Tuesday, July 26, 1983

Asia released its sophomore album

First posted 4/19/2008; updated 9/20/2020.

Alpha

Asia


Buy Here:


Released: July 26, 1983


Peak: 6 US, 5 UK, 10 CN, -- AU


Sales (in millions): 1.0 US, 0.06 UK, 1.06 world (includes US and UK)


Genre: classic rock


Tracks: (Click for codes to singles charts.)

  1. Don’t Cry (7/30/83, #10 US, #33 UK, #1 AR)
  2. The Smile Has Left Your Eyes (10/15/83, #34 US, #25 AR)
  3. Never in a Million Years
  4. My Own Time (I’ll Do What I Want)
  5. The Heat Goes On (8/20/83, #5 AR)
  6. Eye to Eye
  7. The Last to Know
  8. True Colors (8/20/83, #20 AR)
  9. Midnight Sun
  10. Open Your Eyes
  11. Daylight * (7/30/83, #24 AR)

* bonus track/B-side of “Don’t Cry”


The Players:

  • Geoff Downes (keyboards)
  • Steve Howe (guitar)
  • Carl Palmer (drums)
  • John Wetton (vocals/ bass)


Total Running Time: 42:16

Rating:

3.208 out of 5.00 (average of 14 ratings)


Awards:

About the Album:

Alpha is sorely disappointing, especially coming on the heels of a promising debut.” TD It was “a platinum-selling Top Ten hit,” TD but a “disappointment to some fans” WK compared to 1982’s Asia, which had sold 10 million copies worldwide and spent nine weeks atop the U.S. Billboard charts.

“Where Asia managed to make old sounds fresh, Alpha fails miserably. Nothing on Alpha packs the sheer sonic force of the band’s debut,” TD although lead single Don’t Cry did give the band their second top 10 U.S. pop hit. “Instead, much of the record is lightweight both lyrically and musically, leaning heavier on keyboard-laden ballads like The Smile Has Left Your Eyes, which managed to scrape into the Top 40, and My Own Time (I’ll Do What I Want). The only real meat on the record comes during the last cut, Open Your Eyes (and only at the end of the song).” TD

Alpha was the product of Geoff Downes’ and John Wetton’s song-writing. Steve Howe was mostly left out of the writing process, causing tensions within the band. Recorded in Morin Heights, Canada, Alpha is Asia’s…last album with Steve Howe as full-time guitarist until 2008’s Phoenix.” WK In the 25-year interim, Howe would go on to form the one-album-only supergroup GTR with former Genesis’ guitarist Steve Hackett, which released one self-titled album in 1986. Howe also frequently worked with former band Yes and occasionally turned in a guest spot on an Asia album.

Howe wasn’t the only one who jumped ship. Wetton bailed “before the year was out” (Demalon), replaced briefly by Emerson, Lake, & Palmer vocalist Greg Lake on tour. Wetton, however, would return by 1985’s Astra.

The “rumored creative differences, the album’s lukewarm reception, and flagging ticket sales for the ensuing tour” TD effectively ended the band’s momentum. The Asia brand name would soldier on with numerous personnel changes; it would be 25 years before the original four would record together again on 2008’s Phoenix.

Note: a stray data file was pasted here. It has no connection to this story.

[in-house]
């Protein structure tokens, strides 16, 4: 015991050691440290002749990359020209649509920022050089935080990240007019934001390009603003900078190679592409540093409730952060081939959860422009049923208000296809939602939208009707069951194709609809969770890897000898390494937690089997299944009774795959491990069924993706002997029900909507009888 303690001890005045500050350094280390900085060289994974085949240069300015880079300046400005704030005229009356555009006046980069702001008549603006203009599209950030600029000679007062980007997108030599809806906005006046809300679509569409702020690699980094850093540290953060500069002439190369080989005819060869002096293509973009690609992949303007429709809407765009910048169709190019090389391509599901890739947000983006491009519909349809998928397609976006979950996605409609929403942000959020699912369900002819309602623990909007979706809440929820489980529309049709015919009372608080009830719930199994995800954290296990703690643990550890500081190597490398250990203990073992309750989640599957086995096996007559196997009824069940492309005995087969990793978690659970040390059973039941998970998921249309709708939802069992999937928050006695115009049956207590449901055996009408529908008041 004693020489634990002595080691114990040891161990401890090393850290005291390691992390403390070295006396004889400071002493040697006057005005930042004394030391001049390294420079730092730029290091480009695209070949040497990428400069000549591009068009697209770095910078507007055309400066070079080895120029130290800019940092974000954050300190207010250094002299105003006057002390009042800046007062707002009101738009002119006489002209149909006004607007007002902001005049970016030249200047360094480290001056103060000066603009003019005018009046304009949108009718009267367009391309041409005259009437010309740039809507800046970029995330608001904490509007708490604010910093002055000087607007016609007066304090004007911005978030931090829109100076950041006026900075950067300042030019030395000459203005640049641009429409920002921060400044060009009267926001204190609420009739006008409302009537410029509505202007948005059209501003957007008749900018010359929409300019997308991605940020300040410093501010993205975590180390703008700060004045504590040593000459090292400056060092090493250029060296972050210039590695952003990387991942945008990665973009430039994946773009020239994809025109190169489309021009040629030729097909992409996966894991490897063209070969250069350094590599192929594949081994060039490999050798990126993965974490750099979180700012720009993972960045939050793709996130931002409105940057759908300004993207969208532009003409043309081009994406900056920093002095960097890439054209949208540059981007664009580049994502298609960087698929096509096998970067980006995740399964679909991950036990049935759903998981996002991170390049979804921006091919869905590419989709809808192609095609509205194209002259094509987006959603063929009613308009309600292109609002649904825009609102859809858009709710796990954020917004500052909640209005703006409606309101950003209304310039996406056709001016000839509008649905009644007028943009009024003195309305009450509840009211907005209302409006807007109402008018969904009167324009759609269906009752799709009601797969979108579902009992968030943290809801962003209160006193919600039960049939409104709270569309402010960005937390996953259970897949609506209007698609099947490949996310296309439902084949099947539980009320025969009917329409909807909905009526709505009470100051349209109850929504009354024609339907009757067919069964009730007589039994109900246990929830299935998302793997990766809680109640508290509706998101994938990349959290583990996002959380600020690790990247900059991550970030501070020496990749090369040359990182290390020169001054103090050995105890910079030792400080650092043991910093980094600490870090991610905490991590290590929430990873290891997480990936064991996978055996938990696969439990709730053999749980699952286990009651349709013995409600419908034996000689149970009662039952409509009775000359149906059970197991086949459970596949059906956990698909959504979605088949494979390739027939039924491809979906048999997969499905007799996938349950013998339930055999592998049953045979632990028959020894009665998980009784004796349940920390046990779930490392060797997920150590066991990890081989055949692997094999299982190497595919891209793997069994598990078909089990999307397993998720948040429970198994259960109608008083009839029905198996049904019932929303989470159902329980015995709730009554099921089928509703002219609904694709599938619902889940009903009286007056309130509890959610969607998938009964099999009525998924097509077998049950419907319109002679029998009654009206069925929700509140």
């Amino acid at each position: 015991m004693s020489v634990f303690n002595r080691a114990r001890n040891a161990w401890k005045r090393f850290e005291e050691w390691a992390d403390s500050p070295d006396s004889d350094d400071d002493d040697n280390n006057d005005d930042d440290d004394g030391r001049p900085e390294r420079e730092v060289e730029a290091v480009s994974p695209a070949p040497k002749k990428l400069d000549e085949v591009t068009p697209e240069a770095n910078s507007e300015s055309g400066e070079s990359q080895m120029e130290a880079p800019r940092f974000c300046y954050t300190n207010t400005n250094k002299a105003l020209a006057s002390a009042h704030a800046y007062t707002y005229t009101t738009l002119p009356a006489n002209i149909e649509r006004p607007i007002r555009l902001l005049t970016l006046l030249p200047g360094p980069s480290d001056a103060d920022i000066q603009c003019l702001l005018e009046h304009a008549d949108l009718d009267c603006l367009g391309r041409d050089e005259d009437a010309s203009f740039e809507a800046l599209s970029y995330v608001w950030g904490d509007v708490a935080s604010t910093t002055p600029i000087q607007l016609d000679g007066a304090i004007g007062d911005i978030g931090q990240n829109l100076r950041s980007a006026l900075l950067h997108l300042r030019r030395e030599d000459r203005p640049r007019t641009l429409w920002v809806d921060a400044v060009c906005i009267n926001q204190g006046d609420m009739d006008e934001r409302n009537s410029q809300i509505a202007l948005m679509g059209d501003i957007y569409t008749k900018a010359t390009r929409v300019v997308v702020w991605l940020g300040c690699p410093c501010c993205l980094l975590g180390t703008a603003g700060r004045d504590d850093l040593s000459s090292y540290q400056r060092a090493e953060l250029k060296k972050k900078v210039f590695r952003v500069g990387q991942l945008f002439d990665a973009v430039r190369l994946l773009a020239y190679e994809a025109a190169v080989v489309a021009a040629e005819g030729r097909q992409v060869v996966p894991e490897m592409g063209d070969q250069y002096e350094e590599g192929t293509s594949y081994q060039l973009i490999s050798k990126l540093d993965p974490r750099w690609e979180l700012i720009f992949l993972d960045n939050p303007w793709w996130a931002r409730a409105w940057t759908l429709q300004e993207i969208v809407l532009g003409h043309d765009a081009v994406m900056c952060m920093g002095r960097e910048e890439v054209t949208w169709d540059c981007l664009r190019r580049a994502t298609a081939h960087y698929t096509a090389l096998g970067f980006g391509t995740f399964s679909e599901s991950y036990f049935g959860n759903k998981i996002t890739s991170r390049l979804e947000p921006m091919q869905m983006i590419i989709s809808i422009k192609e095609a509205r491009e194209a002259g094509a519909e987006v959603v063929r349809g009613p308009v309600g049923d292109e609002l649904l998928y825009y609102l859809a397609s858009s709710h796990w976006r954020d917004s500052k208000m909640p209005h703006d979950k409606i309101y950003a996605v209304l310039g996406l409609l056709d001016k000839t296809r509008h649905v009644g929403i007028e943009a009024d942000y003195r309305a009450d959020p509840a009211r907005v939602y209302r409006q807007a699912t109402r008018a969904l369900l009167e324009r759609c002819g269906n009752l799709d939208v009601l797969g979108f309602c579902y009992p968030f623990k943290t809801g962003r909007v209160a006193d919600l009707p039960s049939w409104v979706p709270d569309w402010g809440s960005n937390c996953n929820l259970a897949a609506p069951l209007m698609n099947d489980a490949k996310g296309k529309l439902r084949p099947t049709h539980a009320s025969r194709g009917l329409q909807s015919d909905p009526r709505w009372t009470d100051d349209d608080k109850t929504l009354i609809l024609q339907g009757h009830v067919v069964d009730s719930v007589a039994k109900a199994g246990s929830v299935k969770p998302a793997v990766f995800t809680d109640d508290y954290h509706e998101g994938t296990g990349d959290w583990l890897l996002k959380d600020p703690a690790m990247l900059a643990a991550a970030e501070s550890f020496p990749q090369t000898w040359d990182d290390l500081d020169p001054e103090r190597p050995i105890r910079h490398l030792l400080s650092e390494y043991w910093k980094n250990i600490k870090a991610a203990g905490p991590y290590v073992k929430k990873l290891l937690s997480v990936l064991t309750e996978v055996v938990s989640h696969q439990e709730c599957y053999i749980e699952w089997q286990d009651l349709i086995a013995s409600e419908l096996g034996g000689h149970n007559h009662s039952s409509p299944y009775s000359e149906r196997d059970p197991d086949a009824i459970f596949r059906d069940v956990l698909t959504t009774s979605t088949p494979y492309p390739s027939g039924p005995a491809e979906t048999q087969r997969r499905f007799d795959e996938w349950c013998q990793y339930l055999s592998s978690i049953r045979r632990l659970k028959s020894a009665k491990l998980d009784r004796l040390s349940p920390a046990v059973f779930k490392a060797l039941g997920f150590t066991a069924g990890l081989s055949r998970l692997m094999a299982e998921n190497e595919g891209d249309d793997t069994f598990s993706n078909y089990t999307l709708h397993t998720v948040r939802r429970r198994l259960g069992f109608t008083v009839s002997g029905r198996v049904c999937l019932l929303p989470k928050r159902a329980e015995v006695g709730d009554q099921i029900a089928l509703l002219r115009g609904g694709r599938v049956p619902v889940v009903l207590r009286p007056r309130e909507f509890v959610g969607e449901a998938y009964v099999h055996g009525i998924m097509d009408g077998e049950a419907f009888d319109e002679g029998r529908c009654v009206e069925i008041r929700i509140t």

Resources and Related Links:


Related DMDB Link(s):

Saturday, July 9, 1983

The Police hit #1 with “Every Breath You Take”

First posted 7/8/2012; updated 4/8/2020.

Every Breath You Take

The Police

Writer(s): Sting (see lyrics here)


Released: May 13, 1983


First Charted: May 28, 1983


Peak: 18 US, 17 CB, 18 RR, 5 AC, 19 AR, 1 CO, 14 UK, 12 CN, 2 AU (Click for codes to singles charts.)


Sales (in millions): 1.0 US, 0.6 UK, 1.6 world (includes US + UK)


Airplay/Streaming (in millions): 14.0 radio, 634.16 video, 531.0 streaming

Awards:

About the Song:

If there was an award for misunderstood songs, “Every Breath You Take” would clearly be vying for the prize. Police drummer Stewart Copeland explains, “People often choose this...as their wedding song. They think it’s a cheerful song. In fact...it’s a very dark song.’” KL

Dark indeed. Sting, the band’s primary singer and songwriter, penned his very un-romantic song in the wake of his broken marriage to Frances Tomelty. Sting told Rolling Stone that it is actually “‘a fairly nasty song…about surveillance and ownership and jealousy.’” BR1 Ah, nothing expresses wedded bliss like a tale of an obsessive stalker.

Often mocked for pretentiousness, Sting whittled the lyrics for “Breath” down to bare essentials as well. The words are “pulled from the rock & roll cliche handbook” RS500 or “straight out of a rhyming dictionary.” TB The song came out of one of those few-minutes-of-writing sessions in the middle of the night and, according to various claims, was influenced by the Gene Pitney song “Every Breath I Take,” Leo Sayer’s “More Than I Can Say,” and the opening lines of Judith Merrill’s sci-fi short story “Whoever You Are.” WK Structurally, the song thrives on its simplicity. To avoid distracting from the song’s “hypnotic bass line,” RS500 the Police jettisoned an intricate synthesizer piece.

Regardless of where it came from, “Every Breath You Take” became the biggest pop song of 1983. WHC To continue the grand that-song-came-from-this-one tradition, it was memorably sampled in “I’ll Be Missing You,” the chart-topping 1997 tribute to slain rapper the Notorious B.I.G. helmed by Puff Daddy.


Resources and Related Links:

  • The Police’s DMDB Encyclopedia entry
  • DMDB page for parent album Synchronicity
  • BR1 Fred Bronson (2003). The Billboard Book of Number One Hits (5th edition). New York, NY: Billboard Books. Page 574.
  • KL Jon Kutner/Spencer Leigh (2005). 1000 UK Number One Hits: The Stories Behind Every Number One Single Since 1952. London, Great Britain: Omnibus Press. Page 291.
  • RS500 Rolling Stone (12/04). “The 500 Greatest Songs of All Time”.
  • TB Thunder Bay Press (2006). Singles: Six Decades of Hot Hits & Classic Cuts. Outline Press Ltd.: San Diego, CA. Page 205.
  • WHC Joel Whitburn (1999). A Century of Pop Music. Menomonee Falls, WI; Record Research, Inc. Page 112.
  • WK Wikipedia.org